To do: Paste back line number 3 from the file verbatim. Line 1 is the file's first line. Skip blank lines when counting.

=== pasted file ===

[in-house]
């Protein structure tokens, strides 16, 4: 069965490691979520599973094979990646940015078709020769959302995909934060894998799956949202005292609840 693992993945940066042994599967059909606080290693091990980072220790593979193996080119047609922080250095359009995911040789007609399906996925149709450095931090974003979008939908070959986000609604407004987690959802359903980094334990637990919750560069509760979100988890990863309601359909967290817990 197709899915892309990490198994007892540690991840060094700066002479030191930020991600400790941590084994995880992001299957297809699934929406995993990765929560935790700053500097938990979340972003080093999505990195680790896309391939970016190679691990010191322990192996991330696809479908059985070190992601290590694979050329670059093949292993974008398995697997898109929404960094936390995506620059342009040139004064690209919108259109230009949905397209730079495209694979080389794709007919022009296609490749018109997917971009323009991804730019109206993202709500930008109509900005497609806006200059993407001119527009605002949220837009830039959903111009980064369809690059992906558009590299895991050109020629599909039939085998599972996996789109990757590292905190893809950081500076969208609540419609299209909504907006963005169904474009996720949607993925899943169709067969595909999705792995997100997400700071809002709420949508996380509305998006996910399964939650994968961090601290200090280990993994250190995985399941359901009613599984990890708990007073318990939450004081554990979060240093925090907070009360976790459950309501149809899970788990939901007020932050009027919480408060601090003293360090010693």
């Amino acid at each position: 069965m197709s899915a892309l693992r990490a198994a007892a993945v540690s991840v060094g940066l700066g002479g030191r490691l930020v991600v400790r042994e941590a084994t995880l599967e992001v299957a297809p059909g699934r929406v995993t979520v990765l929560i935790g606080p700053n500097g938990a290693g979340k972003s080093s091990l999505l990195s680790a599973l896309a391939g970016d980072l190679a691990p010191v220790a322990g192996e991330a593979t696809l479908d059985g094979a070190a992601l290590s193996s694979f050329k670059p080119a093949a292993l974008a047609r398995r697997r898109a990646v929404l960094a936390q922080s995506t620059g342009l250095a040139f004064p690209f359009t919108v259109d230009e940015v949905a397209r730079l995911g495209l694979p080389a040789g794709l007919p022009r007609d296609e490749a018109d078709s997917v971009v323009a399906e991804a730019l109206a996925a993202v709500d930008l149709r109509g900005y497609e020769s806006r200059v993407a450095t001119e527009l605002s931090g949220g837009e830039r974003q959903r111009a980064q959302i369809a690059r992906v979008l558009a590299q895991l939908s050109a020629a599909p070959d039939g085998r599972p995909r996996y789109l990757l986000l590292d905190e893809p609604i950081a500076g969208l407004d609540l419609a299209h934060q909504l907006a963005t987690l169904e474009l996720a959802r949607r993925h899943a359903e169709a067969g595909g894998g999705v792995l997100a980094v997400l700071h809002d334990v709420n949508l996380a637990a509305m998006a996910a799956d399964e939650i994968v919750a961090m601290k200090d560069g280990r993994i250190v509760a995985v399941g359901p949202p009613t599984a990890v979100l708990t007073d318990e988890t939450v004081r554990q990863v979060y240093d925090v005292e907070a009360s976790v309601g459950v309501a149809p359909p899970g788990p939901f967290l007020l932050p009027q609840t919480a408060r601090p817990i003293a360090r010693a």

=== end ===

């Amino acid at each position: 069965m197709s899915a892309l693992r990490a198994a007892a993945v540690s991840v060094g940066l700066g002479g030191r490691l930020v991600v400790r042994e941590a084994t995880l599967e992001v299957a297809p059909g699934r929406v995993t979520v990765l929560i935790g606080p700053n500097g938990a290693g979340k972003s080093s091990l999505l990195s680790a599973l896309a391939g970016d980072l190679a691990p010191v220790a322990g192996e991330a593979t696809l479908d059985g094979a070190a992601l290590s193996s694979f050329k670059p080119a093949a292993l974008a047609r398995r697997r898109a990646v929404l960094a936390q922080s995506t620059g342009l250095a040139f004064p690209f359009t919108v259109d230009e940015v949905a397209r730079l995911g495209l694979p080389a040789g794709l007919p022009r007609d296609e490749a018109d078709s997917v971009v323009a399906e991804a730019l109206a996925a993202v709500d930008l149709r109509g900005y497609e020769s806006r200059v993407a450095t001119e527009l605002s931090g949220g837009e830039r974003q959903r111009a980064q959302i369809a690059r992906v979008l558009a590299q895991l939908s050109a020629a599909p070959d039939g085998r599972p995909r996996y789109l990757l986000l590292d905190e893809p609604i950081a500076g969208l407004d609540l419609a299209h934060q909504l907006a963005t987690l169904e474009l996720a959802r949607r993925h899943a359903e169709a067969g595909g894998g999705v792995l997100a980094v997400l700071h809002d334990v709420n949508l996380a637990a509305m998006a996910a799956d399964e939650i994968v919750a961090m601290k200090d560069g280990r993994i250190v509760a995985v399941g359901p949202p009613t599984a990890v979100l708990t007073d318990e988890t939450v004081r554990q990863v979060y240093d925090v005292e907070a009360s976790v309601g459950v309501a149809p359909p899970g788990p939901f967290l007020l932050p009027q609840t919480a408060r601090p817990i003293a360090r010693a």